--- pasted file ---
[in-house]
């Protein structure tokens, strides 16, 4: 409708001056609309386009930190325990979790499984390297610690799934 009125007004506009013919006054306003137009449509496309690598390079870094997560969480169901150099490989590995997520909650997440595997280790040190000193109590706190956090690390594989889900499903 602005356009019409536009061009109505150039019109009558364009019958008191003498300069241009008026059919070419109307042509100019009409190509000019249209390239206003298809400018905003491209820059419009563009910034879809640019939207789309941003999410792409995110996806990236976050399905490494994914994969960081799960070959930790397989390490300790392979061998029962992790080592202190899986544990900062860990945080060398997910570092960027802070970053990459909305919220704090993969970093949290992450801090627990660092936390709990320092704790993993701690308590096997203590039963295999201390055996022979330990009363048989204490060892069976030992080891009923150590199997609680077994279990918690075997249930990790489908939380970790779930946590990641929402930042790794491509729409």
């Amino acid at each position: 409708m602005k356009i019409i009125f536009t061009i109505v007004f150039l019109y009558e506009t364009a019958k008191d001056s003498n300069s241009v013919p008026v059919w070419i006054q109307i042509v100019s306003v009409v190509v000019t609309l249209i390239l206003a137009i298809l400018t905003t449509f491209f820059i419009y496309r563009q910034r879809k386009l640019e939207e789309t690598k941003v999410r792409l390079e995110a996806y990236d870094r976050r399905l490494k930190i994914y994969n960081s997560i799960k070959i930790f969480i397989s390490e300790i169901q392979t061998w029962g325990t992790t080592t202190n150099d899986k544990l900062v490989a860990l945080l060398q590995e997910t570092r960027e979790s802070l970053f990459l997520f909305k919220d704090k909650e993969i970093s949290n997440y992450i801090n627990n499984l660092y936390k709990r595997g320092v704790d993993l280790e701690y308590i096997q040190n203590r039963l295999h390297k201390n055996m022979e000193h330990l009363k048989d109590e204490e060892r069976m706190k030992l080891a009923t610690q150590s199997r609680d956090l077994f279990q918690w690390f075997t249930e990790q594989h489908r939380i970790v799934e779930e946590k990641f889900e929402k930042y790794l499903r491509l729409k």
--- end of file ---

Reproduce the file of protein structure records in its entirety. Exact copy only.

[in-house]
């Protein structure tokens, strides 16, 4: 409708001056609309386009930190325990979790499984390297610690799934 009125007004506009013919006054306003137009449509496309690598390079870094997560969480169901150099490989590995997520909650997440595997280790040190000193109590706190956090690390594989889900499903 602005356009019409536009061009109505150039019109009558364009019958008191003498300069241009008026059919070419109307042509100019009409190509000019249209390239206003298809400018905003491209820059419009563009910034879809640019939207789309941003999410792409995110996806990236976050399905490494994914994969960081799960070959930790397989390490300790392979061998029962992790080592202190899986544990900062860990945080060398997910570092960027802070970053990459909305919220704090993969970093949290992450801090627990660092936390709990320092704790993993701690308590096997203590039963295999201390055996022979330990009363048989204490060892069976030992080891009923150590199997609680077994279990918690075997249930990790489908939380970790779930946590990641929402930042790794491509729409």
């Amino acid at each position: 409708m602005k356009i019409i009125f536009t061009i109505v007004f150039l019109y009558e506009t364009a019958k008191d001056s003498n300069s241009v013919p008026v059919w070419i006054q109307i042509v100019s306003v009409v190509v000019t609309l249209i390239l206003a137009i298809l400018t905003t449509f491209f820059i419009y496309r563009q910034r879809k386009l640019e939207e789309t690598k941003v999410r792409l390079e995110a996806y990236d870094r976050r399905l490494k930190i994914y994969n960081s997560i799960k070959i930790f969480i397989s390490e300790i169901q392979t061998w029962g325990t992790t080592t202190n150099d899986k544990l900062v490989a860990l945080l060398q590995e997910t570092r960027e979790s802070l970053f990459l997520f909305k919220d704090k909650e993969i970093s949290n997440y992450i801090n627990n499984l660092y936390k709990r595997g320092v704790d993993l280790e701690y308590i096997q040190n203590r039963l295999h390297k201390n055996m022979e000193h330990l009363k048989d109590e204490e060892r069976m706190k030992l080891a009923t610690q150590s199997r609680d956090l077994f279990q918690w690390f075997t249930e990790q594989h489908r939380i970790v799934e779930e946590k990641f889900e929402k930042y790794l499903r491509l729409k």